Return the current value of an eventcount. It equals the number of advance operations that have been performed on
it. To be more precise, the value returned by read() counts all of the advance operations that precede the
execution, and may or may not count those in progress during the read. Thus, although the value may be changing
during the execution of the read primitive, the result of read() is a lower bound on the current value of E after
the read, and an upper bound on the value of E before the read.
Quite often, a process may not wish to execute until some event in a class in which it has interest has happened.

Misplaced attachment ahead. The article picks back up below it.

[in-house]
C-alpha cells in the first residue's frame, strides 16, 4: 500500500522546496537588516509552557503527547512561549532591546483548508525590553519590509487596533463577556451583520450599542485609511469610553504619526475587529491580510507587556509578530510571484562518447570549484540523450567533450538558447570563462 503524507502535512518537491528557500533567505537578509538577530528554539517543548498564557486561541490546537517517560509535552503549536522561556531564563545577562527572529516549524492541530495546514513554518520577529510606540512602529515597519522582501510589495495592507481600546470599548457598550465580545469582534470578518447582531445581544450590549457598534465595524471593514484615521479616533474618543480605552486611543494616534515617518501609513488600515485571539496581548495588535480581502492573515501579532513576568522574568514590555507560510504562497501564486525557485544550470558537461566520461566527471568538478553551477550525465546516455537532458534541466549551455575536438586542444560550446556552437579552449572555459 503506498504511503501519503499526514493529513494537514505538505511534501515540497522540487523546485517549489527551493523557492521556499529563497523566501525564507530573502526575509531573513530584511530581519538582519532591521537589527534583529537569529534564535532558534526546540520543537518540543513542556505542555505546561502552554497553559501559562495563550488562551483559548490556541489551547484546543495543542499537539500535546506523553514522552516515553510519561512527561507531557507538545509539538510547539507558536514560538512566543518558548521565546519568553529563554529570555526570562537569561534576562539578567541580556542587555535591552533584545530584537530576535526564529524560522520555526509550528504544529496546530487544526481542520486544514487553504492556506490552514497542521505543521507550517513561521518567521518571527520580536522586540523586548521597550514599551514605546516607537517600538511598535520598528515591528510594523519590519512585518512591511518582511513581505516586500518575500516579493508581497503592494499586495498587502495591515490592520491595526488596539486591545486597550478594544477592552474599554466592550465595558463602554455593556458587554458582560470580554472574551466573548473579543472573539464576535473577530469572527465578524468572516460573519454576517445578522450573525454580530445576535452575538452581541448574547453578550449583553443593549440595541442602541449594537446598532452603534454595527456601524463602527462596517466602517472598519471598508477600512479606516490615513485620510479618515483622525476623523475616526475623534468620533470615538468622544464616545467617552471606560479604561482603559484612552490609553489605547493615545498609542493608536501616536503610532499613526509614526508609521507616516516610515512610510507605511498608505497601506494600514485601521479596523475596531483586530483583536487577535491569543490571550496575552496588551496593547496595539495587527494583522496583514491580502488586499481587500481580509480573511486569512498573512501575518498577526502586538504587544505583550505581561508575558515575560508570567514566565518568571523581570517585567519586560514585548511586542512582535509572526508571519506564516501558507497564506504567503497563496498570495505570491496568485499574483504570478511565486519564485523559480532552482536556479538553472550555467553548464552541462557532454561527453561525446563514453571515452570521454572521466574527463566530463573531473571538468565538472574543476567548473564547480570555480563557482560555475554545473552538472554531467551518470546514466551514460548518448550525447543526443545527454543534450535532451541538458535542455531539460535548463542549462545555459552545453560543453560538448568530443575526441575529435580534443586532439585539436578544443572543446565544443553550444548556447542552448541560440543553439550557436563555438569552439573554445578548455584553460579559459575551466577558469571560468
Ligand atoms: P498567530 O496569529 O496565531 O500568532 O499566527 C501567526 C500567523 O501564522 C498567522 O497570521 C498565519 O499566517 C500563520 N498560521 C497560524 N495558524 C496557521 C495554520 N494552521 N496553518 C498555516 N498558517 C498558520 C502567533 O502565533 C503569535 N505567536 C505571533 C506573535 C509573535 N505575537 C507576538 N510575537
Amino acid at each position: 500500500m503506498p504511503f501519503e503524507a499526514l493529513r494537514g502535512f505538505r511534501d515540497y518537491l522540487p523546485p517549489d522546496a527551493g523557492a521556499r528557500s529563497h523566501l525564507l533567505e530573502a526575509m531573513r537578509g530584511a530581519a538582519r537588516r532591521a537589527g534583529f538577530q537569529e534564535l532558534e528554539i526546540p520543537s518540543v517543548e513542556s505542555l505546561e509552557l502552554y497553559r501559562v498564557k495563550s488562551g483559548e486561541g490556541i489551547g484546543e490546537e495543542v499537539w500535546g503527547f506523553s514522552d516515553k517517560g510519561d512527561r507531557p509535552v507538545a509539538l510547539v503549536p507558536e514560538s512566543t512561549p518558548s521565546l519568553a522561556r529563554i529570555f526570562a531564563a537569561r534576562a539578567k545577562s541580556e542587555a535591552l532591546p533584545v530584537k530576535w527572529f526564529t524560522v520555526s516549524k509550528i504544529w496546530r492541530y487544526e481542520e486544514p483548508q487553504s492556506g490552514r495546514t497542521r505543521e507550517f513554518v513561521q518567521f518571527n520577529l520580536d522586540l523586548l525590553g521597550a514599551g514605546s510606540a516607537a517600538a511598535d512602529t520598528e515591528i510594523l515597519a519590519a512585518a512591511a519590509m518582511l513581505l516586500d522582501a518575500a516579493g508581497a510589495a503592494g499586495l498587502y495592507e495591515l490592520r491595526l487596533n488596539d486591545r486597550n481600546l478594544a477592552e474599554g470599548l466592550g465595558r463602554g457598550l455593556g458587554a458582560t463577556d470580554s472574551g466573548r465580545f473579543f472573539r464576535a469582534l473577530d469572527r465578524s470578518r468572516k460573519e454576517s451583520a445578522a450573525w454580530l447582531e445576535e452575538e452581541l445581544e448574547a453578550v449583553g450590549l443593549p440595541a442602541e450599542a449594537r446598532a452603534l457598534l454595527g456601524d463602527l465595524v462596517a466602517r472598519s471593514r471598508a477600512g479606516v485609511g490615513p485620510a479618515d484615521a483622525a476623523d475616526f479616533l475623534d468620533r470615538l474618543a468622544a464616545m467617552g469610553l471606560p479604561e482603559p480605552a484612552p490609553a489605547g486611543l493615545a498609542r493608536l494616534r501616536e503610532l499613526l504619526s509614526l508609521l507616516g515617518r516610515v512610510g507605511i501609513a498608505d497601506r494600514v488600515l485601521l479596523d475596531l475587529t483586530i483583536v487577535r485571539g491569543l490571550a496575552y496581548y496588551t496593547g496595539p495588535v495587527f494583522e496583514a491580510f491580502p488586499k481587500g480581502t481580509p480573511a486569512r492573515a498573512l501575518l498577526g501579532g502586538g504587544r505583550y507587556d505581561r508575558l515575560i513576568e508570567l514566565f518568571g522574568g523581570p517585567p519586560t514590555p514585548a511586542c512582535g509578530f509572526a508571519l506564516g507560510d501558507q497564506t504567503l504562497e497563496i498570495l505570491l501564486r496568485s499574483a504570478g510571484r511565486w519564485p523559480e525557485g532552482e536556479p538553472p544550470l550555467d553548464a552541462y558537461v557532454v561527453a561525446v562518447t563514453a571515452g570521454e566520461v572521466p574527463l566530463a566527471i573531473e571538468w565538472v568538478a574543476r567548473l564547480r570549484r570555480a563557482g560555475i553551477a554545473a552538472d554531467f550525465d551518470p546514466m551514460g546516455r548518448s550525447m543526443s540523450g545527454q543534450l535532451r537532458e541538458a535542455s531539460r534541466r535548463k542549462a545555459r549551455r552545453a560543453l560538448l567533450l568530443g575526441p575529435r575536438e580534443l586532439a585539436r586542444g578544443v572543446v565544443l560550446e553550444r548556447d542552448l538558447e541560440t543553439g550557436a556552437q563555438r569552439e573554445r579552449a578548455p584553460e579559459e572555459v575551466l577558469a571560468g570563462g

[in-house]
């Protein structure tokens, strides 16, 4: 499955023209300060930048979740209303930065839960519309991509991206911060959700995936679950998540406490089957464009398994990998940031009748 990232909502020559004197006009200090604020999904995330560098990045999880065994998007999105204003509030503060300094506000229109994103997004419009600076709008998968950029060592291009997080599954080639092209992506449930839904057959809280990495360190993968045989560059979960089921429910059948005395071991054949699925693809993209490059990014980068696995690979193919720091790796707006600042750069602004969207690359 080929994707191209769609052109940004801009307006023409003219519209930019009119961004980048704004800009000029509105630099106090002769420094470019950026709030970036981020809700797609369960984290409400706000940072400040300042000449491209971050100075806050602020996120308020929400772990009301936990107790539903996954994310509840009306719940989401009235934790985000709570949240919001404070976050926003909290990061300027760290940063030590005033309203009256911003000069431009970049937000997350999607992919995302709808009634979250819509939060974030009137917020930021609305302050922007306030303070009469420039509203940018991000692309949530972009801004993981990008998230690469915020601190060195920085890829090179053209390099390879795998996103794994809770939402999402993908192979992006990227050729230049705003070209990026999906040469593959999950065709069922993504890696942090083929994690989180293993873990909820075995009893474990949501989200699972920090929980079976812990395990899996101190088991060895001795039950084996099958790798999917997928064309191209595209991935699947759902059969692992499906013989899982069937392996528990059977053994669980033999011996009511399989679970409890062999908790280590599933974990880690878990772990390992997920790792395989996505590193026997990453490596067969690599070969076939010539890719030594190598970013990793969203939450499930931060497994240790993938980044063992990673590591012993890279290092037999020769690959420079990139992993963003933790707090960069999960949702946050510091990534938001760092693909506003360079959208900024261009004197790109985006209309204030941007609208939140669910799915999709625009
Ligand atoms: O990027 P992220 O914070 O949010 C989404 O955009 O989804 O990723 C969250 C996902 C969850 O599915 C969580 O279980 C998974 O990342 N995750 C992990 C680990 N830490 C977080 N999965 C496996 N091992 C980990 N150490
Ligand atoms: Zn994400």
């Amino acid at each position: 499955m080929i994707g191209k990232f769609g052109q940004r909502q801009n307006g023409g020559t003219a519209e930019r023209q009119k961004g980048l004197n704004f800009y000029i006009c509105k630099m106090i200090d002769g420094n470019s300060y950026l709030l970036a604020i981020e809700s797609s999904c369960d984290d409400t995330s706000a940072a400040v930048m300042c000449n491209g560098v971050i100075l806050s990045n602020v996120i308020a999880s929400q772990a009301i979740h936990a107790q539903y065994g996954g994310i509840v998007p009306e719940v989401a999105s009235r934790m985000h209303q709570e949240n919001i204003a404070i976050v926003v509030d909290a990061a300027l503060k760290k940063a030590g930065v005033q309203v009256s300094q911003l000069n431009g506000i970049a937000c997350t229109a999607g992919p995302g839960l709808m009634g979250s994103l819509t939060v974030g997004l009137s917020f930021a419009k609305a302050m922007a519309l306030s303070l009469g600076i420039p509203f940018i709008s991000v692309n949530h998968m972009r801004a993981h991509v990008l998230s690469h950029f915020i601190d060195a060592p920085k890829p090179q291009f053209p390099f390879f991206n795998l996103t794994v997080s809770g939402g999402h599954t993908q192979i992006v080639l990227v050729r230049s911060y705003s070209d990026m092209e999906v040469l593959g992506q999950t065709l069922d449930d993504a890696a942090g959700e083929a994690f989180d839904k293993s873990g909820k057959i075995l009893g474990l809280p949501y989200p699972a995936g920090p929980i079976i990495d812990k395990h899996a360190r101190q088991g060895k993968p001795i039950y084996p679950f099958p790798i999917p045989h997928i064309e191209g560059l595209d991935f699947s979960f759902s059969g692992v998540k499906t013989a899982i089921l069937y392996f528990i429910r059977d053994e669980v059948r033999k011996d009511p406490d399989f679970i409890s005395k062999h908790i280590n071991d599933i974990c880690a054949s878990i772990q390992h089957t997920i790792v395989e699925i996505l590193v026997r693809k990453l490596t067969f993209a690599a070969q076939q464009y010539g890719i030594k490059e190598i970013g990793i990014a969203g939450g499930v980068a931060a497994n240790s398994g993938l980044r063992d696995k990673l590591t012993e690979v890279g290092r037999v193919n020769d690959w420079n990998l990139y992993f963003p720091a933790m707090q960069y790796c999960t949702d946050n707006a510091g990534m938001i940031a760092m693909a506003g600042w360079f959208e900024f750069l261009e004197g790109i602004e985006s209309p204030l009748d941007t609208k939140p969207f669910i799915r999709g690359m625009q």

Although that effect can be achieved by looping around an execution of a read() primitive until a specified value
of the eventcount, E, is reached, it is more useful to provide a primitive that incorporates the waiting. Such a
primitive would also provide the opportunity to avoid the busy form of waiting. Consequently, we define a
primitive await(E, v) that suspends the calling process until the value of the eventcount E is at least v. Of
course, as in all mechanisms designed for asynchronous processes, the await primitive may not return immediately
once the vth advance on E is executed; the only guarantee is that at least v advances have been performed by the
time await(E, v) returns.